The day began at 4:45AM. Like a good little marathoner, I had my gear laid out and ready to go the night before so it took almost no time to get out the door. By 5:10AM, I was making the walk to the NYC Public Library where the buses were waiting to transport us to the race start on Staten Island.
I arrived in SI around 6:40AM, about 3½ hours prior to my assigned start time. I set up a little campsite near my corral and waited. Over the next few hours, I watched what started as an empty, wide open field slowly become a bustling gathering area of anxious runners.
At 9:30AM, I made my way into my start corral and eagerly awaited my 10:15AM start. A short walk later and we were standing at the Verrazano-Narrows Bridge.
So there I was standing at the start line of what was about to become the largest marathon ever. As we waited for the start, I set a very simple intention: Be strong — whatever that means at the time. If that meant haul ass, I’d do it. If that meant, stop for a picture, so be it. Be strong, Alison, be strong.
I can say with absolute certainty that the first 2 miles of this race were the most challenging for me. It wasn’t because of the steep mile-long incline or the insane winds whipping through the bridge — no, it was because of equipment difficulties.
A few days before this race, I remembered that Camelbaks (my beloved hydration backpacks) are prohibited on the NYC Marathon course, which wouldn’t have been as issue since I own 5 hydration belts that would be permitted; however, I’d just upgraded my phone and am now sporting a fancy new iPhone 7 Plus. Compared to my old iPhone 6, the new phone is a freaking monster. Turns out, the new phone didn’t fit in any of the belts I own. Crap! So the day before leaving for NYC, I ran to my local running store to get a new belt. In other words, I was fixing to break the cardinal rule of marathoning … nothing new on race day. Dun dun dun…
Well, as you can probably imagine, the belt created some challenges for me. It was adjustable but not adjustable enough to get snug around my waist. As I started to run, it started to bounce. As it started to bounce, the water bottles kept popping out of their holders and rolling onto the course. I was chasing bottles around and growing increasingly frustrated. No way was this system going to work for another 25 miles. I wanted to panic but I chose to be strong and trouble-shoot the problem.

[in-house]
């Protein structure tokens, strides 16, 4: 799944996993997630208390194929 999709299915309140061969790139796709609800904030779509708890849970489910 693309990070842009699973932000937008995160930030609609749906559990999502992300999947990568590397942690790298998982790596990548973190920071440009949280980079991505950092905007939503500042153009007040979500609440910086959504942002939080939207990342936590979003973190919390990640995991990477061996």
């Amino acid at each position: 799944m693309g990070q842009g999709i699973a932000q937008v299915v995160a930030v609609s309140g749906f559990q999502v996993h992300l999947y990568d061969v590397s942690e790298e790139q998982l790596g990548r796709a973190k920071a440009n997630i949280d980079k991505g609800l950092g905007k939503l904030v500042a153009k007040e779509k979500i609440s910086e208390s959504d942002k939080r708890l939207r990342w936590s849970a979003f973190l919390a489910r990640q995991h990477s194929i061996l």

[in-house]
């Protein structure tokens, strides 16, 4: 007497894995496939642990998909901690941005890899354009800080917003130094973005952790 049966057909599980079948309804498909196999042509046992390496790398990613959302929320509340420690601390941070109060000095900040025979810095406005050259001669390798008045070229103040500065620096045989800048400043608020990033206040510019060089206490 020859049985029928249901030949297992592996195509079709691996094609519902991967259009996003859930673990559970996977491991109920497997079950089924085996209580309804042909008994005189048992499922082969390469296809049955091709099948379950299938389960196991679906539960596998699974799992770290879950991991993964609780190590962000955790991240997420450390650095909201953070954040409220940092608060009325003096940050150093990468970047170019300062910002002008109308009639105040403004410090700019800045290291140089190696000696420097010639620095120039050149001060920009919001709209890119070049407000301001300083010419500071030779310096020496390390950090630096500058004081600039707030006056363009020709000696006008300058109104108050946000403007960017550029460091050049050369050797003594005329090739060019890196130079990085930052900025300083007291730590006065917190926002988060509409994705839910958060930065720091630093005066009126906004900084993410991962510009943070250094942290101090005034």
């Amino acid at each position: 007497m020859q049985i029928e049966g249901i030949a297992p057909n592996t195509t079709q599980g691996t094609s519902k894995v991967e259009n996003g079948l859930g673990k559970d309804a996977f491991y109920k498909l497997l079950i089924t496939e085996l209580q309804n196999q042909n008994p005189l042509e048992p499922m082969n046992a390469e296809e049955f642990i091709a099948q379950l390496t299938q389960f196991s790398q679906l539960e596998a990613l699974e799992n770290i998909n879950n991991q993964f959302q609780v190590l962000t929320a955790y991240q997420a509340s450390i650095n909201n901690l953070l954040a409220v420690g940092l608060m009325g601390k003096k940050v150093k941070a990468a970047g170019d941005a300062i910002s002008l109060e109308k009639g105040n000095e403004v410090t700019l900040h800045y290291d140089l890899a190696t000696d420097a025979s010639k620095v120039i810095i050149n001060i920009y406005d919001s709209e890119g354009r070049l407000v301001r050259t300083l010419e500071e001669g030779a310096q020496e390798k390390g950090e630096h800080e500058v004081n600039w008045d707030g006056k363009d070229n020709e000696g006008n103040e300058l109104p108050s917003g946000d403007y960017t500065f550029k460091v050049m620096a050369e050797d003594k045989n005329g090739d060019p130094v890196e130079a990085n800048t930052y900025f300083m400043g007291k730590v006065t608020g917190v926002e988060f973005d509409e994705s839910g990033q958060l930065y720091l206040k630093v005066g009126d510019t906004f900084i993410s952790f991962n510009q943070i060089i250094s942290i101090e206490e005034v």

I decided that as soon as I got off the bridge and into Brooklyn, I’d toss 2 of the 4 water bottles I was carrying into the nearest trash can. If that didn’t work, I’d lose all 4 bottles and rely on course water stations. If all else failed, I’d toss the whole belt and carry my phone and energy gels by hand.
But just before reaching the end of the bridge, on a whim I turned the belt around so that the pouch was in the front and — what do ya know — no more bouncing. Problem solved. My focus shifted back to the race as I settled into a steady pace.
Somewhere around Mile 6, I saw the creepiest race sign ever — a dude dressed as a hot dog holding a sign that said “FREE HUGS (if you’re not wearing underwear). It was amusing to watch runners moving toward him only to get close enough to see the parenthetical phrase and run the other way. God Bless Brooklyn.
As we crossed the bridge and headed into Queens just after Mile 13, we were greeted by a bunch of spectators yelling “Welcome to Queens”. Half the race done, moving into our 3rd borough. I was still feeling very solid and very much in the zone, holding a very manageable 9:40 pace.
Near Mile 15, we hit the Queensboro Bridge that would carry us into Manhattan where we were greeted by a huge crowd at Mile 16. Moving into the 4th borough and I was still feeling strong. People around me began to struggle but I carried on — still in the zone.